We have a slight inkling that Trump's intervention was similar to a television drama. The Saudis’ only talking about increasing production by 3m barrels but really wanting a way out and maintaining the status quo at 10m. The Russians, we would guess, are in much the same boat. Trump will look like he has brokered a deal to take the imaginary extra 3-5m barrels offline and single-handedly save the US energy industry. Self-congratulatory tweets will ensue.
So, What Does This Mean for Oil Prices?
Supply is not the issue here, rather consumer demand is. Herein lies the biggest question mark. If we see unemployment rates tick up and GDP contract in large economies like the US, with some even predicting double digit contractions and unemployment figures, then demand will certainly fall on a scale not witnessed in the past. We could very well continue seeing a dip in the short-term as markets continue to search for a bottom. This would be in the absence of regulatory intervention such as the inclusion of an import tax in the US.
However, the flipside of this is that we find it very hard to believe that companies go on to produce at rates that are uneconomical (duh). There is a bottom and a price below $20 is something we cannot fathom as even the inventory costs due to the lack of demand would outstrip the final price.
Over the long-run, for those investors that have the wherewithal, this does certainly present the opportunity of lifetime (there seems to be a few of those going around right now). We find it very likely that there will be a period of bankruptcies running through the energy sector unless of course the Federal Reserve or governments around the world intervene in the name of energy independence or, in the US’s case, national security. In the absence of this, you would’ve taken a whole lot of production offline with the survivors having a competitive landscape vastly different from the one which preceded it. If we take the US Energy Information Administration (EIA) data as gospel, then the timeframe is likely to be around Q1 next year, assuming a v-shaped recovery (though this might be more like a messy u-shaped one, in which case Q2 next year). For time frame and numbers refer to the graph below.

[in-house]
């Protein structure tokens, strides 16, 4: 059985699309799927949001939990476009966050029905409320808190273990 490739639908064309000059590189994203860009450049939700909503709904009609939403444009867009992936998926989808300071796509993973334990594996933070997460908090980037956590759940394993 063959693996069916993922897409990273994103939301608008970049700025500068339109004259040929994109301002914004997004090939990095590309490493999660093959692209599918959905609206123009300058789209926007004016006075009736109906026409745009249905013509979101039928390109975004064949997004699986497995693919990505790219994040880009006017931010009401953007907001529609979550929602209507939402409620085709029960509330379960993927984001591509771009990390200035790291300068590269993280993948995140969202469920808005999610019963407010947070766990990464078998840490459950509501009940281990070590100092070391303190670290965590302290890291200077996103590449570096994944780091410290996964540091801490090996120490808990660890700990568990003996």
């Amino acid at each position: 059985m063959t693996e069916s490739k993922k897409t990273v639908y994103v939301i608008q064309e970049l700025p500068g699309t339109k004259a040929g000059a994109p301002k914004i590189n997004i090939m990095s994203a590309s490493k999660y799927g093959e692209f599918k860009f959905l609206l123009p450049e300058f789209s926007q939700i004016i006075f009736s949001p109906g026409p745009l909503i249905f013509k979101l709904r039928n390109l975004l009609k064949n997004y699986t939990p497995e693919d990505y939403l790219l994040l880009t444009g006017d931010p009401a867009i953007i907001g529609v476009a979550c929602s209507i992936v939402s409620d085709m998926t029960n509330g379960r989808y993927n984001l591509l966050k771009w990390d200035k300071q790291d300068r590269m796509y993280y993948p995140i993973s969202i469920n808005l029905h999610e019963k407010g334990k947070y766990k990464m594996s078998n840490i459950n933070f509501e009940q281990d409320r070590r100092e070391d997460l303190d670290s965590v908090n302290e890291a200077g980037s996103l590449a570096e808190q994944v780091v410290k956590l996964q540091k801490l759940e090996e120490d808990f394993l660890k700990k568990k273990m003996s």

We do see a reset to the longer term median at $35-40 USD a barrel. Anything higher is unlikely unless we somehow believe that global GDP growth will reset to “normal” by next year.
So How to Play This?
From our perspective, the key things to watch are sectoral dislocations. Use metrics like debt-to-equity, cash on balance sheet and production costs to buy decent companies at a discount. Our thoughts for the ASX are Woodside Petroleum (WPL.ASX) and Carnarvon Petroleum (CVN.ASX).
Woodside has over $4.9bn USD cash on hand, total liquidity of $7.9bn USD and relatively low gearing at 13.8%, also having fixed the price for its LNG production. Similarly, Carnarvon is well capitalised and has no debt on the balance sheet. That being said, if prices continue to stay at these levels for an extended period of time, they may have to raise some debt or raise capital.
From a global perspective, Exxon Mobil (XOM.NYSE) and Royal Dutch Shell (RDSA.AMS), with dividend yields in the 7.5% to 10% range, look reasonably attractive and should weather the storm given the flexibility of their supply chains. Australian investors also have the advantage of the AUD acting as a natural hedge against sell-offs since, on a relative basis, it is a rather weak currency in our view.
For the more adventurous amongst you, given the lack of price-discovery in existing markets, consider companies that have been sold off irrationally as possibilities. One company that comes to mind is Australis Oil & Gas (ATS.ASX), a rather small market-cap company but one with good management and revenues hedged for the next 24-months at $54 a barrel. Our point is, the market tends to sell-off on themes and news without consideration for fundamentals. ATS, with its operations on the Permian Basin, might at face-value be front-and-centre in a price war but given the consistent paying off of debt on the balance sheet and revenues locked in at a significant premium for 24 months, we think they can weather the storm. Remember though, it is more important than ever to do your own thorough research and come to your own decisions.
Markets & Commentary
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TAMIM Asset Management provides general information to help you understand our investment approach. Any financial information we provide is not advice, has not considered your personal circumstances and may not be suitable for you.